The Opportunity of Paris: Accelerating Transformation for Climate Action
By Brenda Zulu
Labels: Climate Change
By Brenda Zulu
Labels: Climate Change
Labels: Climate Change
New York — From parades to soccer matches, school debates, and the lighting up of hundreds of iconic monuments, starting tomorrow a United Nations call to “Orange the World” will galvanize global action calling for an end to violence against women and girls, which affects one in three worldwide.
Unifying the large-scale social mobilization and global events will be the use of the colour orange, which has come to symbolize a bright and optimistic future free from violence against women and girls. The call to action is part of the UN Secretary-General’s UNiTE to End Violence against Women campaign, led by UN Women. It will be carried out during the civil society-driven16 Days of Activism against Gender-Based Violence, which run from 25 November, the International Day for the Elimination of Violence against Women, until 10 December, Human Rights Day. This year’s ‘Orange the World” initiative will focus on the theme of preventing violence against women and girls, in the specific context of the adoption of the 2030 Sustainable Development Agenda, which includes targets on ending violence against women and girls.
Coinciding with the 16 days of Activism, UN Women Executive Director Phumzile Mlambo-Ngcuka will undertake visits to three continents highlighting the urgent need for efforts to address the pandemic of violence at all levels—from global to the local—as well as across all sections of society, during high-profile events in Brazil, the Democratic Republic of Congo, Spain and Turkey.
The official commemoration of the International Day for the Elimination of Violence against Women on 25 November in New York will also see the launch of a landmark “UN Framework to Underpin Action to Prevent Violence against Women,” jointly developed by a number of UN entities including UN Women, ILO, UNDP, UNESCO, UNFPA and WHO.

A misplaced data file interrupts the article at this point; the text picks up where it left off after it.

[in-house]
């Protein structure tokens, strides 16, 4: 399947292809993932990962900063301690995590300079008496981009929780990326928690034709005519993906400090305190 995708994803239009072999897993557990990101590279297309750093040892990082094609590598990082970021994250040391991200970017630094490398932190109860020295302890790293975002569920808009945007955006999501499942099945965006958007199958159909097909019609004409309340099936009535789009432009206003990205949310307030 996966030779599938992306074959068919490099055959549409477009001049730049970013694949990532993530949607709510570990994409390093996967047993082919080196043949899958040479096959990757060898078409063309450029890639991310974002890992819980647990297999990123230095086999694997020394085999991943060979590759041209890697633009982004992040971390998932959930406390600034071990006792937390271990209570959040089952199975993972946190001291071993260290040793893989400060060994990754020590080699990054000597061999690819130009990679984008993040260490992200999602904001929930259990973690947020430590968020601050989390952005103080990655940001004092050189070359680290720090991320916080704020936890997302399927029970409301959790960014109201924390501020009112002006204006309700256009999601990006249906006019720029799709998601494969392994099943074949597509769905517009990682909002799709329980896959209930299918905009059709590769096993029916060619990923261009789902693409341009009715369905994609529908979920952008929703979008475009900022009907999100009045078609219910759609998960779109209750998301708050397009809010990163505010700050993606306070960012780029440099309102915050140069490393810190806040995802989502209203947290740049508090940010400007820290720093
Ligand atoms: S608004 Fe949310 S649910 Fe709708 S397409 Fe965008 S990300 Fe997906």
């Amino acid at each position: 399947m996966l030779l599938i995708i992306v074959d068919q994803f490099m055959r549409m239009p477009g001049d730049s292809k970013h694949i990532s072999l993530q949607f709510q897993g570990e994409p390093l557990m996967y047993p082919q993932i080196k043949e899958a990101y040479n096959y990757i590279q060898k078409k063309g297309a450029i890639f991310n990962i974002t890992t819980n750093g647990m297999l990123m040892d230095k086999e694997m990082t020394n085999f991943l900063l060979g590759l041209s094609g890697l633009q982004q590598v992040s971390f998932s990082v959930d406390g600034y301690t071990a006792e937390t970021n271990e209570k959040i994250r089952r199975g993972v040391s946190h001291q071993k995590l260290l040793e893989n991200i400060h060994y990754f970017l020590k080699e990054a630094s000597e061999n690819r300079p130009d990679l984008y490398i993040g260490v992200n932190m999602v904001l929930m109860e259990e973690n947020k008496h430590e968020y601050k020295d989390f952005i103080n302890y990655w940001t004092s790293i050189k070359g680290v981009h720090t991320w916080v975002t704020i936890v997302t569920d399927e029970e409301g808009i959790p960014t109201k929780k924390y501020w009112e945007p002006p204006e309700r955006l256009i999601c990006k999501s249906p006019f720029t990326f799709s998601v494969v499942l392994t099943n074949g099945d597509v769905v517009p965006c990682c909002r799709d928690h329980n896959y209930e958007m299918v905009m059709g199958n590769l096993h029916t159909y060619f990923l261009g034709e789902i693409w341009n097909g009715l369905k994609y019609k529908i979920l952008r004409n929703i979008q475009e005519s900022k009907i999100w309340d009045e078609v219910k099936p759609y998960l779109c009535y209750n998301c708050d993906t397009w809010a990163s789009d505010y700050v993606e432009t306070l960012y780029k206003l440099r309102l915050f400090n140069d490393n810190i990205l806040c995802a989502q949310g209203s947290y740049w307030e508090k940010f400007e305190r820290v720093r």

“Violence against women and girls remains one of the most serious – and the most tolerated - human rights violations. It is both a cause and a consequence of gender inequality and discrimination. Its continued presence is one of the clearest markers of societies out of balance and we are determined to change that”, said UN Under- Secretary-General and UN Women Executive Director Ms. Phumzile Mlambo-Ngcuka. “The focus must now be on prevention, and although there is no single solution to such a complex problem, there is growing evidence of the range of actions that can stop violence before it happens. This comprehensive approach forms the core of the new framework developed by UN Women and our partner agencies.”
There has been some progress over the last few decades; today 125 countries have laws against sexual harassment and 119 against domestic violence, but only 52 countries on marital rape. Despite efforts, violence against women and girls continues in every country, with women being beaten in their homes, harassed on the streets and bullied on the Internet. Preventing and ending violence means tackling its root cause, gender inequality. In 2014, the WHO called it a ‘global epidemic’ and a public health crisis, given its impact on one in three women experiencing physical or sexual violence at some point in her life—mostly by an intimate partner, and sometimes rising to affect a staggering 70 per cent of women in certain countries. Among all women who were the victims of homicide in 2012, nearly half died at the hands of a partner or family member. An estimated 133 million girls and women have experienced some form of female genital mutilation/cutting. Adult women account for almost half of all human trafficking victims detected globally.
With the recent adoption by world leaders of the Sustainable Development Goals(SDGs), a bold new global development agenda in September 2015, a critical juncture was reached in global recognition that violence against women and girls is a serious but preventable problem. The gender equality goal, Goal 5 of the SDGs, aims to end all forms of discrimination against women and girls. It recognizes violence against women as an obstacle to fully achieving the development agenda and will provide comprehensive indicators on what we should do to address that goal. It focuses also on the provision of services to address sexual and reproductive rights. At the historic Global Leaders’ Meeting on Gender Equality and Women’s Empowerment event on 27 September 2015, many of the 70 world leaders who took the stage named ending violence against women and girls as a priority for action, demonstrating not only the size and universality of the problem, but also the recognition of Heads of Government/State of this pandemic of violence being a major obstacle to fully achieving gender equality and the empowerment of women.